The legal forecast for the Affordable Care Act -- "Obamacare" -- is partly sunny. While the Supreme Court recently accepted the Act for review, it's not expected to hurl lightning bolts striking down any part of the Act. (Of course, this is only a prediction.)
The health reform Act has ten separate parts and the vast majority of its provisions are not subject to any legal challenge. Those waiting for a ruling before taking steps to get ready for what the law requires may want to reconsider.
Those who have to pay huge chunk of their income for health insurance won't care about the Supreme Court's interpretation of the U.S. Constitution; they will care about the constitution of their own wallets and checking accounts.
In a remarkable act of either stupidity or brinksmanship, the Obama Administration challenged the US Supreme Court to either keep the federal individual mandate to buy health insurance or throw it out.
In the GOP debate Tuesday night, Gingrich acknowledged in an unguarded moment that a core element of "ObamaCare" was a proposal originated by the Heritage Foundation, a powerful conservative think tank.
The 2012 elections will propel the merits of the individual mandate cases to the forefront of our political dialogue for at least the next 14 months, it is worth removing the smoke and noise from the constitutional argument so that everyone can clearly identify the issue.
While it might be politically popular to tell people, "the government can't make you," that promise doesn't work in reality. For the sake of public health, let's all hope Perry's is the road less traveled.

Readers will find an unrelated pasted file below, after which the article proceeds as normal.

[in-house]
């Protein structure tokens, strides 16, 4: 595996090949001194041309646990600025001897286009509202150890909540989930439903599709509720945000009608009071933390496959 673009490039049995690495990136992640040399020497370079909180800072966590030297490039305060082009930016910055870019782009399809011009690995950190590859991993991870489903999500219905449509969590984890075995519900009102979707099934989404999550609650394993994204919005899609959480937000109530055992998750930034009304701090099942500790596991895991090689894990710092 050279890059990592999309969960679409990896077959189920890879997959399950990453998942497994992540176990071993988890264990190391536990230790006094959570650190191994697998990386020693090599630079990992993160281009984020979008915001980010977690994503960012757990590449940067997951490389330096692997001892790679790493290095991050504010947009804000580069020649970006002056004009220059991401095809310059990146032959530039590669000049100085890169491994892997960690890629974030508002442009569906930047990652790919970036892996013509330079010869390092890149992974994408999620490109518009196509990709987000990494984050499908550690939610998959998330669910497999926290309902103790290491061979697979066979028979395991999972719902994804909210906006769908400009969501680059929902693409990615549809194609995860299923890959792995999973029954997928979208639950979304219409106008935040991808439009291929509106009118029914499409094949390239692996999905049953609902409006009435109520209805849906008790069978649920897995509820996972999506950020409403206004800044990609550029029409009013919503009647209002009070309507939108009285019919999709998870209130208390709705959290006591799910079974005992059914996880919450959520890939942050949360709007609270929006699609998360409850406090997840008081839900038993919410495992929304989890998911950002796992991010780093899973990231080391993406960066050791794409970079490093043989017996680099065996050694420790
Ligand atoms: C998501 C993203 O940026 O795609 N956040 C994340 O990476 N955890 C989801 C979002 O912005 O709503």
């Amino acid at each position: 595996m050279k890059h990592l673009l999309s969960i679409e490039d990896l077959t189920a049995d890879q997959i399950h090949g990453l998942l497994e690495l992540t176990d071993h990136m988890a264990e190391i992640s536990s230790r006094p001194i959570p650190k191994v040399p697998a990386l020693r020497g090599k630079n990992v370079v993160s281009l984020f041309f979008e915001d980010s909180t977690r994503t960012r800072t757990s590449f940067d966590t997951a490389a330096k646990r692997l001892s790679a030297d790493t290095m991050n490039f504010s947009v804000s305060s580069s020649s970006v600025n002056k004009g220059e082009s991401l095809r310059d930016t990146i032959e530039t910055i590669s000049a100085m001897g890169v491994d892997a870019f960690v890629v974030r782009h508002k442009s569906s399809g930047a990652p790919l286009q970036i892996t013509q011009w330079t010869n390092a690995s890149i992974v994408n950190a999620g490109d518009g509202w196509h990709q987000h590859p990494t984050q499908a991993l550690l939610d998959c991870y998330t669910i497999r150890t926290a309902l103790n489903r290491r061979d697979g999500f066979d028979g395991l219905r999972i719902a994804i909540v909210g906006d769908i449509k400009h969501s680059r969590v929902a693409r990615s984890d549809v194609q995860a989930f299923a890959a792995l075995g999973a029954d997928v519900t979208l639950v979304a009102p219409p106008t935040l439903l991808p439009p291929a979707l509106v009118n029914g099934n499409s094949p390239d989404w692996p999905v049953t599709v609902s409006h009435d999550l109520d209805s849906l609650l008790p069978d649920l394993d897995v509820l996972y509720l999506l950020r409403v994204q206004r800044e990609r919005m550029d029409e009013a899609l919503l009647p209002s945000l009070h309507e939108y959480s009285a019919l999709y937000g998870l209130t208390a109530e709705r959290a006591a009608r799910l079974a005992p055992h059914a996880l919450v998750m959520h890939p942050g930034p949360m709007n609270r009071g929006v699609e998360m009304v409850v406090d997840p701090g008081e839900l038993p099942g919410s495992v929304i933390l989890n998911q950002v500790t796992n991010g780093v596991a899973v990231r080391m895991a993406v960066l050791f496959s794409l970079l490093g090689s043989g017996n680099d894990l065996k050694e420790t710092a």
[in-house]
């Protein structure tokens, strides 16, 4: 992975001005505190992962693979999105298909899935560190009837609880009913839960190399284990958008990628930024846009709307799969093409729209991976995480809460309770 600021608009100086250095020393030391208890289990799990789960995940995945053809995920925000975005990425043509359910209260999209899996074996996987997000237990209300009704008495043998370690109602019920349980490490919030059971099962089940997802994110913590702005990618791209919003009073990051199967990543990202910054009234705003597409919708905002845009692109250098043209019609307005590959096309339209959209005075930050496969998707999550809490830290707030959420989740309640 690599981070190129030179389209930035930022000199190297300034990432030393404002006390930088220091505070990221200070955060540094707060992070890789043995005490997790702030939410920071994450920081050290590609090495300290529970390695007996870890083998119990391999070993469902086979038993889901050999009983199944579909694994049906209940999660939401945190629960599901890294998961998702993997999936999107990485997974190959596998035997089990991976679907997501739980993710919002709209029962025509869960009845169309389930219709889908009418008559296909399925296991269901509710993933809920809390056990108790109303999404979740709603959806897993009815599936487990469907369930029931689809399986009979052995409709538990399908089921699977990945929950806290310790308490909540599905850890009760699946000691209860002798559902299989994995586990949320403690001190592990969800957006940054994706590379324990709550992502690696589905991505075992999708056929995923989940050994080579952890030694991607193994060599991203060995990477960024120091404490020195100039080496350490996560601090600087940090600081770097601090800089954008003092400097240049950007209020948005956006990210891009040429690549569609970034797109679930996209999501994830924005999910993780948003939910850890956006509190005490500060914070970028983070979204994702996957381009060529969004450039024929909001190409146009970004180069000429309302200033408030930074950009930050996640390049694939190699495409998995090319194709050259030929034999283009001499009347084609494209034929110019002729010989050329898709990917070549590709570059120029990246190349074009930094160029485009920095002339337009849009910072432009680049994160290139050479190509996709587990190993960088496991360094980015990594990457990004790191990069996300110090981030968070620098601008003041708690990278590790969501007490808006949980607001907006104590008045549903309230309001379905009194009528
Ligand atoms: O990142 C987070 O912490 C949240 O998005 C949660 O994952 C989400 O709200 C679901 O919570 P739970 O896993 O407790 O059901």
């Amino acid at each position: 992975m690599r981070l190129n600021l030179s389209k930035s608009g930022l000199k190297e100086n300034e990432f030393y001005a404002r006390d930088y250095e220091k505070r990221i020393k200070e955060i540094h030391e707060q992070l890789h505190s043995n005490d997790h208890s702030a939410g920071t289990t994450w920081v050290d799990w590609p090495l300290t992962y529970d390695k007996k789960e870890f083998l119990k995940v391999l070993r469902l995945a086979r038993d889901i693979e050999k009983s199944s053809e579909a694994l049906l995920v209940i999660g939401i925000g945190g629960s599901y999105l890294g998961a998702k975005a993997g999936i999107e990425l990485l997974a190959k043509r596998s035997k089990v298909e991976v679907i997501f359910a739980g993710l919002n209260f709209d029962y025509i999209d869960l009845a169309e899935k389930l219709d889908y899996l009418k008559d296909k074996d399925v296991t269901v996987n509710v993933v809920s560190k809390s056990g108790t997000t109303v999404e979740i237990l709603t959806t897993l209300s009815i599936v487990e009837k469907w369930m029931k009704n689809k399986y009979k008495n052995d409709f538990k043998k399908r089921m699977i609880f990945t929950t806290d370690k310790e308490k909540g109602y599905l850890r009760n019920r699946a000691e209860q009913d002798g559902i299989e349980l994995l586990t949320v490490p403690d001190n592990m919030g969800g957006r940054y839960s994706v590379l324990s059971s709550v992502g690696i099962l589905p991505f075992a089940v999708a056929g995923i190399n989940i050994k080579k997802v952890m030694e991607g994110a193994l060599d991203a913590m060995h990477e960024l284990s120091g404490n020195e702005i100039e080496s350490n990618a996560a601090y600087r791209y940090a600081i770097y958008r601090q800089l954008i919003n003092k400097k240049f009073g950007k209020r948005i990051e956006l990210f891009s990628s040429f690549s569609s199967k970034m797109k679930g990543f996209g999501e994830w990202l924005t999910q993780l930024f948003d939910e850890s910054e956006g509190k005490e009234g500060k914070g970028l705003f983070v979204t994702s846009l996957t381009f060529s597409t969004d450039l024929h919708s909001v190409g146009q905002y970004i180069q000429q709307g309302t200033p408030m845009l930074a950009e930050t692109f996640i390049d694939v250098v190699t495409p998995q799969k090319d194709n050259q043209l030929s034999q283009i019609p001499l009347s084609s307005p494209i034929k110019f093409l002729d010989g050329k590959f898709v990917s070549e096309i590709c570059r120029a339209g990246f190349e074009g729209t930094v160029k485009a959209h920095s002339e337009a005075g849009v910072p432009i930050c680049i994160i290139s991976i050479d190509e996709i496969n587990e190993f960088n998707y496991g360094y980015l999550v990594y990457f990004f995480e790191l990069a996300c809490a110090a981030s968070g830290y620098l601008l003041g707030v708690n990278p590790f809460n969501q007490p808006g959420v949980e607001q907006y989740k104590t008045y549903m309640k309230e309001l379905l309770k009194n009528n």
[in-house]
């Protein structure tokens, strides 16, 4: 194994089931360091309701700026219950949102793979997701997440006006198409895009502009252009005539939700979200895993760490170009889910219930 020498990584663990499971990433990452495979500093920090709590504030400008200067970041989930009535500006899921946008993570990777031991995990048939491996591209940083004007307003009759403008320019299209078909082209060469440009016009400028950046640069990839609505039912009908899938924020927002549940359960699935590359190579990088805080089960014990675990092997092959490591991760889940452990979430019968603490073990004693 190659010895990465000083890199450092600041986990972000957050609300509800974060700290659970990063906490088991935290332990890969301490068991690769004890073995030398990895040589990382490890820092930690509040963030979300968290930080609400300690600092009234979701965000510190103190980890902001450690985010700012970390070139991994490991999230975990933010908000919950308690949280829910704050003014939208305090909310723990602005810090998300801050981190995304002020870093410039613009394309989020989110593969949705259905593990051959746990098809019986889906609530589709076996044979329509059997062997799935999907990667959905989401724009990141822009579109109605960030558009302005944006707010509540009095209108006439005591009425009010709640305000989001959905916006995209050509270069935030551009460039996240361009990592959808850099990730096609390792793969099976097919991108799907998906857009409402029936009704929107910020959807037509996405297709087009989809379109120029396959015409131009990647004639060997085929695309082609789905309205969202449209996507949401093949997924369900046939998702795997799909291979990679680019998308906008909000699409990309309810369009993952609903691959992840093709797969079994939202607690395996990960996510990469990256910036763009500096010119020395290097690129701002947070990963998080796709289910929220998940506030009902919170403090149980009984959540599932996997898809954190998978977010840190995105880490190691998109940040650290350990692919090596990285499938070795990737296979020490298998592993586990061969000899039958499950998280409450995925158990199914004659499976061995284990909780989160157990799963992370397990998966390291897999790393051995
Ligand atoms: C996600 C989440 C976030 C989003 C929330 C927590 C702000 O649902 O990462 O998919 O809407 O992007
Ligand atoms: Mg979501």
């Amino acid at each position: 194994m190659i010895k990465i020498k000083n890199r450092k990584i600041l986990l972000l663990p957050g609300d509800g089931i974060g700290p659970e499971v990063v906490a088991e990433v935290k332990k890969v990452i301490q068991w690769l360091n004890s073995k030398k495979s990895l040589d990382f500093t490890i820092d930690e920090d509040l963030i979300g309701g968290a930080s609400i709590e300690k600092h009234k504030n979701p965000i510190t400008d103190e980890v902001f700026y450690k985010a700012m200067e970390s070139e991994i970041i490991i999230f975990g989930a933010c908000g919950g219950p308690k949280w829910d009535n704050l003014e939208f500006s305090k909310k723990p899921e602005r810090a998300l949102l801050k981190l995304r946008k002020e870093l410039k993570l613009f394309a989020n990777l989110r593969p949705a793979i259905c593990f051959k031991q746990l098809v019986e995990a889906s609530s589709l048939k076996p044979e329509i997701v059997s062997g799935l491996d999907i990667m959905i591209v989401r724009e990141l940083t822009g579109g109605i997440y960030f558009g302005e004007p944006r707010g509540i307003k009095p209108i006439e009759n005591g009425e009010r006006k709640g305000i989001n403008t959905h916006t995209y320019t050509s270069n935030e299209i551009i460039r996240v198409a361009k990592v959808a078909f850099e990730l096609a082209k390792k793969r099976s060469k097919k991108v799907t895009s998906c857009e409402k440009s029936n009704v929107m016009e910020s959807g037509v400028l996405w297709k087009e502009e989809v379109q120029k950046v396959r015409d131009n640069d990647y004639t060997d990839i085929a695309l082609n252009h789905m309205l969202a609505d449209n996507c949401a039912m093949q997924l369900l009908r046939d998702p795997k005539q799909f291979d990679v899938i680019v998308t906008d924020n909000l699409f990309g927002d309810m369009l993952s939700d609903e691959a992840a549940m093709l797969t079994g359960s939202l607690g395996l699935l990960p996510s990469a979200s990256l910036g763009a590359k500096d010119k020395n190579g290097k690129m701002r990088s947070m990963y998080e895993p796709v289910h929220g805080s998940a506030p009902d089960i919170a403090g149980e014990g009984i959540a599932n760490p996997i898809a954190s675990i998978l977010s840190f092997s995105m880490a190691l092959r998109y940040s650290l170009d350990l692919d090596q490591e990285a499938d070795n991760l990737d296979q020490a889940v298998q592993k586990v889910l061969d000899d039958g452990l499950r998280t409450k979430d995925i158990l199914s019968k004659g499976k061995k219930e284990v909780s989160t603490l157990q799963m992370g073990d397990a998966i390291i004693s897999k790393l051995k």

For those of us who have followed in the footsteps of earlier generations and fought for progress for years, Friday's decision on the Affordable Care Act by the 11th Circuit Court of Appeals feels familiar.
What should Obama and the Democrats do if the individual mandate in the new health care law gets struck down by the Supreme Court? Immediately propose what they should have proposed right from the start -- universal health care based on Medicare for all.
For the first time since Congress passed the Patient Protection and Affordable Care Act, a Republican-appointed judge has voted to uphold Congress's power to enact the health care reform law, including the minimum coverage provision.
The Fourth Circuit U.S. Court of Appeals in Richmond, Va., will hear arguments Tuesday on contradictory rulings by two Virginia federal judges on attempts to invalidate the new health care law's requirement that everyone who can afford private insurance must buy it.